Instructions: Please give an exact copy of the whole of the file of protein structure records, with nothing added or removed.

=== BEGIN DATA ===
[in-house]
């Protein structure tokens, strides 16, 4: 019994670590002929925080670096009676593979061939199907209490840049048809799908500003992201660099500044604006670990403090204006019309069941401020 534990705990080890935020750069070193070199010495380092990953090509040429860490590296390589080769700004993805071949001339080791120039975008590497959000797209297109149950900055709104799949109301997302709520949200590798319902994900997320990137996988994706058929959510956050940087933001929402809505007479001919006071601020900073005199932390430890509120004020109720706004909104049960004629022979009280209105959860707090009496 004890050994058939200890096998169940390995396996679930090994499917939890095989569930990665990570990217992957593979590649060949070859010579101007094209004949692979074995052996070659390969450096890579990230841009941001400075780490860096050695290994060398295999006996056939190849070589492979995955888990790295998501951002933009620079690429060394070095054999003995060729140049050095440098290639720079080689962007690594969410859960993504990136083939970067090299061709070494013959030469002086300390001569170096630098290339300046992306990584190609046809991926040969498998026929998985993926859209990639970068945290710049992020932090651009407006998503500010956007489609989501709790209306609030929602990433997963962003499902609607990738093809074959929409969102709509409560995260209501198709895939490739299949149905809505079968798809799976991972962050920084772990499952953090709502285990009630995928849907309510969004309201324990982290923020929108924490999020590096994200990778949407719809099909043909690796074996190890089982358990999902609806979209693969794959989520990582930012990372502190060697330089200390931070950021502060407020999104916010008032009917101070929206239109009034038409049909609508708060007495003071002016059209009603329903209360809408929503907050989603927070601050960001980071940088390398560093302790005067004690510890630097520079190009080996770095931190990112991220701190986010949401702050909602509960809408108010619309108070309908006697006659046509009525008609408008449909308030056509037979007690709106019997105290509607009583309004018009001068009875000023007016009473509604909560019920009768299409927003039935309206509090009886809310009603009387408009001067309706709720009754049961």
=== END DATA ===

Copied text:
[in-house]
């Protein structure tokens, strides 16, 4: 019994670590002929925080670096009676593979061939199907209490840049048809799908500003992201660099500044604006670990403090204006019309069941401020 534990705990080890935020750069070193070199010495380092990953090509040429860490590296390589080769700004993805071949001339080791120039975008590497959000797209297109149950900055709104799949109301997302709520949200590798319902994900997320990137996988994706058929959510956050940087933001929402809505007479001919006071601020900073005199932390430890509120004020109720706004909104049960004629022979009280209105959860707090009496 004890050994058939200890096998169940390995396996679930090994499917939890095989569930990665990570990217992957593979590649060949070859010579101007094209004949692979074995052996070659390969450096890579990230841009941001400075780490860096050695290994060398295999006996056939190849070589492979995955888990790295998501951002933009620079690429060394070095054999003995060729140049050095440098290639720079080689962007690594969410859960993504990136083939970067090299061709070494013959030469002086300390001569170096630098290339300046992306990584190609046809991926040969498998026929998985993926859209990639970068945290710049992020932090651009407006998503500010956007489609989501709790209306609030929602990433997963962003499902609607990738093809074959929409969102709509409560995260209501198709895939490739299949149905809505079968798809799976991972962050920084772990499952953090709502285990009630995928849907309510969004309201324990982290923020929108924490999020590096994200990778949407719809099909043909690796074996190890089982358990999902609806979209693969794959989520990582930012990372502190060697330089200390931070950021502060407020999104916010008032009917101070929206239109009034038409049909609508708060007495003071002016059209009603329903209360809408929503907050989603927070601050960001980071940088390398560093302790005067004690510890630097520079190009080996770095931190990112991220701190986010949401702050909602509960809408108010619309108070309908006697006659046509009525008609408008449909308030056509037979007690709106019997105290509607009583309004018009001068009875000023007016009473509604909560019920009768299409927003039935309206509090009886809310009603009387408009001067309706709720009754049961």